Jonathan Papelbon rumors last week had quite a few Tigers fans excited for life after Jose Valverde. It was barely even a rumor, to be fair. ESPN's Buster Olney simply noted Papelbon would bit a good fit for the Tigers. Then a few days later, Nick Cafardo of the Boston Globe listed the Tigers among three teams the Phillies believe are interested in Papelbon.
But anyone but Valverde, right?
Bryan Grosnick of Beyond the Box Score today took a closer look at Papelbon and the rumors surrounding him:
More than anything else, Papelbon's calling card is his reliability and durability. In a position where most closers have one or two good seasons, then fail, then perhaps recover, then perhaps fail, ad nauseum, Jonathan Papelbon is a Rivera-like picture of consistency. He's never had an injury severe enough to stop him from throwing 58 or more innings in the bigs. He's never had a full season where he's failed to save more than 30 games. While most closers are glass cannons, Jonathan Papelbon is, well, a regular cannon.
So, that sounds like something that would actually be useful in Detroit -- if you forget about the $13 million a year he'll be making for the next couple of seasons. But, wait! Is Papelbon actually worth what he's getting paid? He just might be.
Pinning Papelbon as a 5.2 WAR player over the next 2.5 years, and estimating the value of wins, especially in the playoffs, to teams ... Grosnick writes that the reliever may not be a money sink after all. For the right team anyway. For a team with closer issues that is expected to make the playoffs this year, that has a pretty good likelihood of being back during the next few years as well, well, Papelbon might be just what the doctor ordered.
Grosnick quickly wrote off any chance of the Phillies landing Nick Castellanos in the deal, but offers up an alternative:
Perhaps either Rick Porcello or, more likely, Drew Smyly could be the factor in a deal with the Tigers. Porcello has always had an FIP that belies a rough ERA, but this season he's striking out more hitters at the expense of launching more home runs. I'm not convinced the Tigers would want to give up a critical rotation piece, though, and that's where Smyly comes in.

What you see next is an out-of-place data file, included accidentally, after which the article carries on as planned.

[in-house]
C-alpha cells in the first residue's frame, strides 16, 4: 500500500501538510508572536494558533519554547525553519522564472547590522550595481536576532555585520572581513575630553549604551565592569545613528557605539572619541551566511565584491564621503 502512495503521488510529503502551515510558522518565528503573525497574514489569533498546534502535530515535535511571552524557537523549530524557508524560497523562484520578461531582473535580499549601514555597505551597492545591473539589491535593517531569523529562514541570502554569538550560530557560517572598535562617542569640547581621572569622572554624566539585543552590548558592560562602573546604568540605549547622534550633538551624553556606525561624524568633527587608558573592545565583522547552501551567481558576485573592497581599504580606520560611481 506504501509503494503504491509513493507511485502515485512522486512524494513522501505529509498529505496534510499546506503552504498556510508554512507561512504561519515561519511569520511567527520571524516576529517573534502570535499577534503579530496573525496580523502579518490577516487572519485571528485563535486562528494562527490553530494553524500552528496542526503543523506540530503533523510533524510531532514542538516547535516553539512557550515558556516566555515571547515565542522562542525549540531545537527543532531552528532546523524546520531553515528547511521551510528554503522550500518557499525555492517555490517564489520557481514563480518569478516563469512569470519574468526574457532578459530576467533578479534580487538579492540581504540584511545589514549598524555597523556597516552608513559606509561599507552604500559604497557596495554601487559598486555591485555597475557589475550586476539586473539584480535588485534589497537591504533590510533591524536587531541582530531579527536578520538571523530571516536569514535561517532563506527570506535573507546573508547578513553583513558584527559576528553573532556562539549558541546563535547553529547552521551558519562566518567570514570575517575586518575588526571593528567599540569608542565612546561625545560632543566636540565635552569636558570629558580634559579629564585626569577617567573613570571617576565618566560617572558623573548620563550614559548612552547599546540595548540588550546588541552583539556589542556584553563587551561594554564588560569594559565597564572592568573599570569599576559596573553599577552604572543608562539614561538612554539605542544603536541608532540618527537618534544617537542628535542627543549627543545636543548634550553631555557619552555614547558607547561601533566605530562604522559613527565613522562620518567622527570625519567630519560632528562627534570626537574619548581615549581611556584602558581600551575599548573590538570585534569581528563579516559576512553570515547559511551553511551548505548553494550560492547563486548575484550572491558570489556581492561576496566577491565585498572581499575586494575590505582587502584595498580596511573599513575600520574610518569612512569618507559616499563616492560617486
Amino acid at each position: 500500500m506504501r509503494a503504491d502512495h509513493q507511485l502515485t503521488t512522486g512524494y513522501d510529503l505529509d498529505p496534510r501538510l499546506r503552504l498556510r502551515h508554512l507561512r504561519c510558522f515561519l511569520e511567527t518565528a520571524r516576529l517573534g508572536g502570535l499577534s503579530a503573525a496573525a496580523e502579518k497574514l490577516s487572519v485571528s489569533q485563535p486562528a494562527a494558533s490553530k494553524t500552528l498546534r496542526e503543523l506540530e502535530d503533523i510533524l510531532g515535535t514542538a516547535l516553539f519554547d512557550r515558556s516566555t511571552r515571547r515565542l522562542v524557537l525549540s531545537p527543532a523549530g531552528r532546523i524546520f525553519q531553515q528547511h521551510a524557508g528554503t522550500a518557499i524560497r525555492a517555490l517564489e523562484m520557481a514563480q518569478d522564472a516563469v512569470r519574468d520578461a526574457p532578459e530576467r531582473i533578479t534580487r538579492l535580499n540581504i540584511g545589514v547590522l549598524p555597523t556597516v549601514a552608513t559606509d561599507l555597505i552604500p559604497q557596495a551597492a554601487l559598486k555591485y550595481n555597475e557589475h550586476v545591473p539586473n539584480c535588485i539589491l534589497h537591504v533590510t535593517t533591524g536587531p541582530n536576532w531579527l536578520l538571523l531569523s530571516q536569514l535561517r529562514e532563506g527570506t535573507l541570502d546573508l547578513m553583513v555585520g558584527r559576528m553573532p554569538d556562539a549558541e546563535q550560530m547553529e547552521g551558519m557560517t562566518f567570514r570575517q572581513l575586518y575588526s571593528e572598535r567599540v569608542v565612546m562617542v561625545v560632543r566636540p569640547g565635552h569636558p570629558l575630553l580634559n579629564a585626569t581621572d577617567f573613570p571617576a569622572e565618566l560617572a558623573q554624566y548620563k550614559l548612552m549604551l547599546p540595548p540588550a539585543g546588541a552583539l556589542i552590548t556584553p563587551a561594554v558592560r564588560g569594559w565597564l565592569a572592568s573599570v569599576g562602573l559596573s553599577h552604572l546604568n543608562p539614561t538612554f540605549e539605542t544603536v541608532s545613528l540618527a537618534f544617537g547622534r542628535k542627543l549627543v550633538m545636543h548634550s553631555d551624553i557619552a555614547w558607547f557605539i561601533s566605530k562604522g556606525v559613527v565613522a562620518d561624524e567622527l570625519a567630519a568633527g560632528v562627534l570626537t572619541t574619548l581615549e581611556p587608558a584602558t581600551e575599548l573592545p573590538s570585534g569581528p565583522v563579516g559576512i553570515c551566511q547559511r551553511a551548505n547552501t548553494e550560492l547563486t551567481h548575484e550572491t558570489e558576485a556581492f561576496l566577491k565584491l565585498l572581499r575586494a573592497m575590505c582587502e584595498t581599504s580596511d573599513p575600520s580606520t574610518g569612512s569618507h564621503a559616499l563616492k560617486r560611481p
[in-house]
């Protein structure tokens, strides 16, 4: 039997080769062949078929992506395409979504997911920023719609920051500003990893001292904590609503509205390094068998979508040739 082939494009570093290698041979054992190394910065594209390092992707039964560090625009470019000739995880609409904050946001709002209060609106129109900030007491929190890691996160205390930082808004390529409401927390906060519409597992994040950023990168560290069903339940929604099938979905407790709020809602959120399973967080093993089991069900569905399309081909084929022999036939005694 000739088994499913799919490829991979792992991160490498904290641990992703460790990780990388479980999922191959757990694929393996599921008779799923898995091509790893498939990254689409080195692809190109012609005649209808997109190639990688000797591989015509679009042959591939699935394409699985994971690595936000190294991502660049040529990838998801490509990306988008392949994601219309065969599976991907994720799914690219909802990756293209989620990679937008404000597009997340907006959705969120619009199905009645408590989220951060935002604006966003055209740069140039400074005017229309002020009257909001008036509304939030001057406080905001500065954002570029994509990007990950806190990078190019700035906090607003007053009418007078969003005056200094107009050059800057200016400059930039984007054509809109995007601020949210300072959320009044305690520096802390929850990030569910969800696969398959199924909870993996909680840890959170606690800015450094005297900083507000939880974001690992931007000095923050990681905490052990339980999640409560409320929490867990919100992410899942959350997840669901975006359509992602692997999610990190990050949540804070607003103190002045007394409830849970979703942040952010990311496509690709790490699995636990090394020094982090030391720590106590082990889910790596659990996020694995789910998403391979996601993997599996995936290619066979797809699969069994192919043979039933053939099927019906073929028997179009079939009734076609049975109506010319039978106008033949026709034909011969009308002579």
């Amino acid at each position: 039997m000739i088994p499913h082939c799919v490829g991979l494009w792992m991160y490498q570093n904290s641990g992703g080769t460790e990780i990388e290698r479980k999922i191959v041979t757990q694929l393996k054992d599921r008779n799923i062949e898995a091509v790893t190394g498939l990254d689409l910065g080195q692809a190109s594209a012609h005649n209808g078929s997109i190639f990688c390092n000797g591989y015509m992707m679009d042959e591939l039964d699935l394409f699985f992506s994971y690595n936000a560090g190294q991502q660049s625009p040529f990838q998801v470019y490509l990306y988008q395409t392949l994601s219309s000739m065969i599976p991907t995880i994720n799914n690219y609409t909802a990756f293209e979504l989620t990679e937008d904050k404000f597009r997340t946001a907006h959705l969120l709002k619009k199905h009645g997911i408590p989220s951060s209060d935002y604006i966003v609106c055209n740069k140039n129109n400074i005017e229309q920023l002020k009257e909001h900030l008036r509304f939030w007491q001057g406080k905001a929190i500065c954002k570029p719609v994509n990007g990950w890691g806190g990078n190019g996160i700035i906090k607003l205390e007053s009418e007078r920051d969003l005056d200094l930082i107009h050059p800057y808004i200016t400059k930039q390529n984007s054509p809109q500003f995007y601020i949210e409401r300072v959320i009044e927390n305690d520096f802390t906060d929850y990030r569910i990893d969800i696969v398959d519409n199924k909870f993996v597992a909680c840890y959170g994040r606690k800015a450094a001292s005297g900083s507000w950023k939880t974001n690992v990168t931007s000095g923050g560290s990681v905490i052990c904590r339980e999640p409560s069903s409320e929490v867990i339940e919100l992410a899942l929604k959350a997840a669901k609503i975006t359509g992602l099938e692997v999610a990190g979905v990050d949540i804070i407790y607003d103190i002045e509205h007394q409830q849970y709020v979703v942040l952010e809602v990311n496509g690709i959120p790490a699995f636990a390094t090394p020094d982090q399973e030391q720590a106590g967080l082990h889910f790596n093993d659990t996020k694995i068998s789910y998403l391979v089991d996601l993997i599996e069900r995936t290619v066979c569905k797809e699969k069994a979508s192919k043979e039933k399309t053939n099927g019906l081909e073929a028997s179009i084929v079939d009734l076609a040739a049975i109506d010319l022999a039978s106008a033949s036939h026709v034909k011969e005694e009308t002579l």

I do not believe the Tigers are interested in trading Porcello -- they don't want to create a hole in the rotation -- and I certainly hope they are not interested in moving Smyly. (Grosnick, too, notes trading Smyly would probably be a bad idea.) But I can't exactly discount that possibility after all. With Porcello apparently having a home in the rotation and Scherzer signed for another year, the team may see Smyly as an asset to move. I'd rather see whether he can help shore up late innings issues, but we'll see.
Let's get back to the cost issue for one moment though. Is it possible for Papelbon to produce a surplus value for Detroit -- that is, his value calculated by WAR and the free agent cost of a win is more than his salary? Yes. But do you trade a 5 WAR player who costs league minimum for a 5 WAR player who costs a lot more? No.
So, to me, it's a lot more palatable for the Tigers to continue seeking solutions elsewhere -- maybe exhaust the internal options -- than to trade away a young starter. A lesser prospect than Castellanos? Now we're talking.
So, for the sake of argument, let me ask you: If the Tigers were to trade something for Papelbon, who do you think it should be?